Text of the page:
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CreativeLive Student Story: Alain Gutierrez

by Kenna Klosterman
featured, photo & video, student stories

“Photography is a door to allow me to get into places, to meet people, and I love people, I believe in people.” ~ Alain L. Gutiérrez Almeida

Cuban photographer Alain Gutiérrez has been documenting the daily life and stories of his country and its people for over twenty years. He first discovered photography was his artistic calling and visual language as a journalism student at university. Growing up in a humble working class family in Havana’s outskirts where basic goods were often scarce, the idea of owning a personal camera was an unattainable dream. Until one day, when a professor saw Alain’s deep and uncommon commitment to pursuing photography as his chosen form of journalism. This professor gave him an old film camera and the keys to a seldom-used photo lab, and introduced him to a magazine’s editorial photographer who taught him how to develop film and make prints.

This was one of a series of moments that Alain says changed the course of his life— times when he was struggling, yet someone saw his potential and offered him an opportunity. Alain never turns down an opportunity for growth despite the hard work it may take. He’s made it his mission in life to continually pay it forward, helping not only Cuban photographers, but all Cubans to realize their dreams through education, community and opportunity.


Want to start your own journey in Photography? This hand curated selection of classes will give you the tools you need to take your photography skills from novice to competent in no time — so you can tell the stories most important to you. Learn more > 


After earning his degree, Alain spent thirteen years as the arts Archive Manager and Photographer for a cultural center where he developed relationships with leaders in the Cuban arts community as he continued to develop his own body of work. Alain says there weren’t a lot of paying jobs in Cuba as a photographer. “The biggest challenge to managing a photography career: You have to fight frustrationyou have to fight and challenge people to understand the value of what you do as a professional. Many people in Cuba think that photography is just pushing a button.”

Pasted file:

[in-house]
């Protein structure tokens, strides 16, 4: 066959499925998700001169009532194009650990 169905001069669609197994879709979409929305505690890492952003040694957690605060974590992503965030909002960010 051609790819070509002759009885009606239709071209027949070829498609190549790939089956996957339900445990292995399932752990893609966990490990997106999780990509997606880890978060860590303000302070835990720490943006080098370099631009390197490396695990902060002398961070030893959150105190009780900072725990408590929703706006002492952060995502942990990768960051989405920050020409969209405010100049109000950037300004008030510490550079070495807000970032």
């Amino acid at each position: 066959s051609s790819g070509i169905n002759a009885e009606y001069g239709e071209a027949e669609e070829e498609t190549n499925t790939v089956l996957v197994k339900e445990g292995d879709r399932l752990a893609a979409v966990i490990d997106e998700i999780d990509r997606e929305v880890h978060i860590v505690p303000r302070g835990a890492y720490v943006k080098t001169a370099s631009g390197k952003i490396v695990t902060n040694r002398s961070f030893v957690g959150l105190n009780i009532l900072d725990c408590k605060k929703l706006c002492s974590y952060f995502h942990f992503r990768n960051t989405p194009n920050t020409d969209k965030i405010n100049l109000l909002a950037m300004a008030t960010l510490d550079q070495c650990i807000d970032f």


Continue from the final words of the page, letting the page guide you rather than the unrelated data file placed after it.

In time, American-owned OnCuba Magazine noticed Alain’s talent, and they hired him to be their Director of Photography, giving him further access to document important stories in Cuban history, exposing his work beyond Cuba. After photographing Pope Francis’s visit to Cuba, Alain was hired by the U.S. Embassy in Havana to photograph the opening of the U.S. Embassy in 2015 and OnCuba Magazine assigned Alain to document Obama’s historic 2016 Cuba visit. Alain says these continue to be the two most significant moments of his photography career and open doors for him to this day.

I first met Alain in 2014 when I began leading photography tours to Cuba with CreativeLive instructor John Greengo. I immediately fell in love with the beautiful island nation whose people are welcoming, strong-willed, and full of resolve to find solutions to everyday challenges. Alain exemplifies this Cuban spirit in everything he does, always thinking of others before himself.

So when I hand-delivered a hard drive full of CreativeLive classes to Cuba, Alain was the perfect person to help me determine how to make the greatest impact on creatives with limited resources. We gifted over 500 hours of CL education to his photography professors from his college days who’ve now taught over 1,000 students at their humble photo academy run out of their one-car garage. Alain’s advice to young photographers echoes our core belief that everyone wins when artists embrace community over competition: “Be honest and share with friends. Try to work in groups—you have to keep your individuality of course, but once you have a group of fellows, work together and try to push yourselves together. That’s the only way to be better.”